Most Popular in:
Building a Re-youth Program for Clients
By: Rhonda Allison
Posted: October 31, 2013, from the November 2013 issue of Skin Inc. magazine.
page 5 of 7
Aside from collagen production, past cellular damage and DNA-related mutations also must be corrected to help bring the skin to optimal health. These mutations and damages are caused by many of the same extrinsic and intrinsic factors mentioned previously
A spotlight on cellular damage
Skin cells are amazing structures, but they’re also extremely sensitive. Cells do have the ability to repair themselves, but aging slows this process, and there are a number of elements that threaten their integrity.
The damage occurs when oxidative stressors, such as the sun, pollution, stress, smoking and free radicals, penetrate skin cells, breaking down collagen and impacting the DNA structure of the cell. Throughout time, as damage occurs, the cell is more likely to replicate it—the damaged cells multiply.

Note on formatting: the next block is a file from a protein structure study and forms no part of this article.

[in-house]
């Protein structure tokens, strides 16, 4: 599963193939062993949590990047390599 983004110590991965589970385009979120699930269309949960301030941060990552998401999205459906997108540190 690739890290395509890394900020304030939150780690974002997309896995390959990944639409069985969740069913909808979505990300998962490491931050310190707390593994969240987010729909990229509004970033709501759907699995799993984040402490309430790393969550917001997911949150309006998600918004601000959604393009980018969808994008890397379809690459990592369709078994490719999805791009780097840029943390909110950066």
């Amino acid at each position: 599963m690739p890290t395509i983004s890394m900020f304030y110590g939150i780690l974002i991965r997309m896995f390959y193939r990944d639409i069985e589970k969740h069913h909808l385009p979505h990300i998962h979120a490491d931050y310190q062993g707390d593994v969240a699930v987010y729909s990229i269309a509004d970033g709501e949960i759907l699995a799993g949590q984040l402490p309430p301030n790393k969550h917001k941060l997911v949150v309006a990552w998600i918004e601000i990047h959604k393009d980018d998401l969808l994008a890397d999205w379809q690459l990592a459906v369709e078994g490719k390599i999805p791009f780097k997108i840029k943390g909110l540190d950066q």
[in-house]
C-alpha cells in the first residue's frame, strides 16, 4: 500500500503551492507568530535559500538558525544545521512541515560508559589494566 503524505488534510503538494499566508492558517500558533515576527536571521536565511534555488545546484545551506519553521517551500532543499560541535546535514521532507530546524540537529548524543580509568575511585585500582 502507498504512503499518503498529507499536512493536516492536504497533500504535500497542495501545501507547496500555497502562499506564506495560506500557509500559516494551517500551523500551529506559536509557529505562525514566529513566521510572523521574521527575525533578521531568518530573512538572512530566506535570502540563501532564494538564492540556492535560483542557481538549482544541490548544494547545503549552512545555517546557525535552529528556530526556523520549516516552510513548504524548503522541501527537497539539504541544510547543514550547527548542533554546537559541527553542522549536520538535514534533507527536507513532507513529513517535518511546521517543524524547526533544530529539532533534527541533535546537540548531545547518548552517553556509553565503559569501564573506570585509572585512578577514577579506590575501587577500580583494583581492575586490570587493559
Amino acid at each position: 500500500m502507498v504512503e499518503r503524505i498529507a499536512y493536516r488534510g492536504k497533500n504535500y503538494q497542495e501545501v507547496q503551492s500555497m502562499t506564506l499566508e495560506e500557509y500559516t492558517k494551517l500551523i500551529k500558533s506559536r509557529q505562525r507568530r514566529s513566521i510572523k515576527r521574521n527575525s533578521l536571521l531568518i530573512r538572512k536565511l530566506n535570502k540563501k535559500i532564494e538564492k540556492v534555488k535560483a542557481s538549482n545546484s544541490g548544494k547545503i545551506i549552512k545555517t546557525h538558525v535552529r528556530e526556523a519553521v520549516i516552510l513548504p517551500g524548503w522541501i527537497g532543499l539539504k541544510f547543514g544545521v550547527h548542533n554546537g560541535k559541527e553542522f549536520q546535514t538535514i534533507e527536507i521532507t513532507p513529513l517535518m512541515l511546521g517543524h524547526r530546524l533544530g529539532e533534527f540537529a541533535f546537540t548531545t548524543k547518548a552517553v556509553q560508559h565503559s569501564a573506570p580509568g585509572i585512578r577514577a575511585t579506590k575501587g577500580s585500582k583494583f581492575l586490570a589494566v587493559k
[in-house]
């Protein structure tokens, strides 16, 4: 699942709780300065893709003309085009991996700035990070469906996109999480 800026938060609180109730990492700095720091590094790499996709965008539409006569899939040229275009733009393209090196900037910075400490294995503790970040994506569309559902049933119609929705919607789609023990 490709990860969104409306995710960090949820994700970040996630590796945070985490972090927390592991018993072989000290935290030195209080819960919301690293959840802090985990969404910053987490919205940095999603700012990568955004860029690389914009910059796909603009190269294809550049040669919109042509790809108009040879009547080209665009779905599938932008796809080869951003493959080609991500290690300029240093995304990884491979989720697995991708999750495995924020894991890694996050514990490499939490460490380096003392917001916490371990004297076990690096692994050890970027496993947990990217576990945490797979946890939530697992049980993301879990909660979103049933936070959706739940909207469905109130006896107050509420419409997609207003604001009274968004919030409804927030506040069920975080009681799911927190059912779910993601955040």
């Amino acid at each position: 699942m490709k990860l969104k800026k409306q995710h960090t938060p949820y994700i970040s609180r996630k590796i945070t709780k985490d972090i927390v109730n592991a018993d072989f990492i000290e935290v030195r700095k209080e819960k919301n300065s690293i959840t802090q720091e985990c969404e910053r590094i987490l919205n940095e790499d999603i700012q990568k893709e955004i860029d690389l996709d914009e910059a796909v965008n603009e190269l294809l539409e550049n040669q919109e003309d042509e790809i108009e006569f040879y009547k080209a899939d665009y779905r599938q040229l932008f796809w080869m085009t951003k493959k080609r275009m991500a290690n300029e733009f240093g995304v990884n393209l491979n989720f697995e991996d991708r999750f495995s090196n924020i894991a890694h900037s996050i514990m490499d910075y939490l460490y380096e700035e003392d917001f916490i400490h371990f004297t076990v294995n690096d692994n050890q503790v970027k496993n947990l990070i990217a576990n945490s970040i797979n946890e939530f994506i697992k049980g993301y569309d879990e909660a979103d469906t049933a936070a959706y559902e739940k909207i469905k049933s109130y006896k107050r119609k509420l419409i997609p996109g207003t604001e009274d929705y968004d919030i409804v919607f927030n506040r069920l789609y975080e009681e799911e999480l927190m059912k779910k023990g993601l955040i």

Similar to preventing collagen damage, you’ll want to talk to clients about lifestyle habits and a healthy diet. Because antioxidant defenses decrease with age, it is important to increase intake through diet and topicals.
Antioxidants are vital in fighting the signs of aging, internally and externally. Getting these nutrients naturally from food is always the best option, but supplements and topicals applied to the skin also provide benefits. Support clients by giving them a list of antioxidants to look for—see Antioxdiant-rich Foods to Support Aging Skin. Topicals rich in antioxidants will firm, tone, tighten, refine lines and give skin an overall glow. Look for ingredients, such as ascorbic acid, tocopherols, retinoids and L-lactic acid, to name a few.
Skin Inc. Video Education provides in-depth education exclusively for skin care professionals! Find out more.